The Wind In The Willows, By Kenneth Grahame

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The Independent Culture

Perfect summer reading, especially if you're near the Thames's "glints and gleams and sparkles, rustle and swirl", this remains a potent classic of children's literature. Except that it isn't. In his introduction, Peter Hunt stresses that the 1908 masterpiece by the Secretary to the Bank of England is "neither an animal story, nor for children".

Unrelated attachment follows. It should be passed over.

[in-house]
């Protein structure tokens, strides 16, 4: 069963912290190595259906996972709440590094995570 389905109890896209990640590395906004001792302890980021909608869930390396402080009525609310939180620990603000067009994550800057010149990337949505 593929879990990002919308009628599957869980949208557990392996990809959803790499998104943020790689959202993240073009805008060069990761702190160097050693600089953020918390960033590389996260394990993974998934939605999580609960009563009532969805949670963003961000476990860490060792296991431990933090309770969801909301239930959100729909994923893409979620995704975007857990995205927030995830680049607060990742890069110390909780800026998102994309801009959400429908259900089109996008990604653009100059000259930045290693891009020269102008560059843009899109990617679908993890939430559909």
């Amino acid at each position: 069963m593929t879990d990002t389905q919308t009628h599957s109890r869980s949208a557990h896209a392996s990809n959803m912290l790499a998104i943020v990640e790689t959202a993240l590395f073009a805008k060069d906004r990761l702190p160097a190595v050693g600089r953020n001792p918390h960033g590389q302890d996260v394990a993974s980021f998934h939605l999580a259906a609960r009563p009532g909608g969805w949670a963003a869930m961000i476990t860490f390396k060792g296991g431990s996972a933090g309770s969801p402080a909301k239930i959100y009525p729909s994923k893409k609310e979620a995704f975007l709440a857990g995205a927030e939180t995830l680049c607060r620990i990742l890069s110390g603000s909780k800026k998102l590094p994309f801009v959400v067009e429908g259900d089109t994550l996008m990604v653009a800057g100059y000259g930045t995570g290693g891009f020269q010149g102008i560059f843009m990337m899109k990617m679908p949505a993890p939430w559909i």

One critic suggested that Toad is "close to psychopathic" while another drew parallels with Krafft-Ebing's Textbook of Insanity. Hunt notes that Mole's jibe at rabbits ("Onion-sauce!") was supported by Mrs Beeton ("preferred for boiled rabbit"). He also points out that the "incredible speed" of the car that transfixed Toad would only have been 20mph if the driver observed the national speed limit.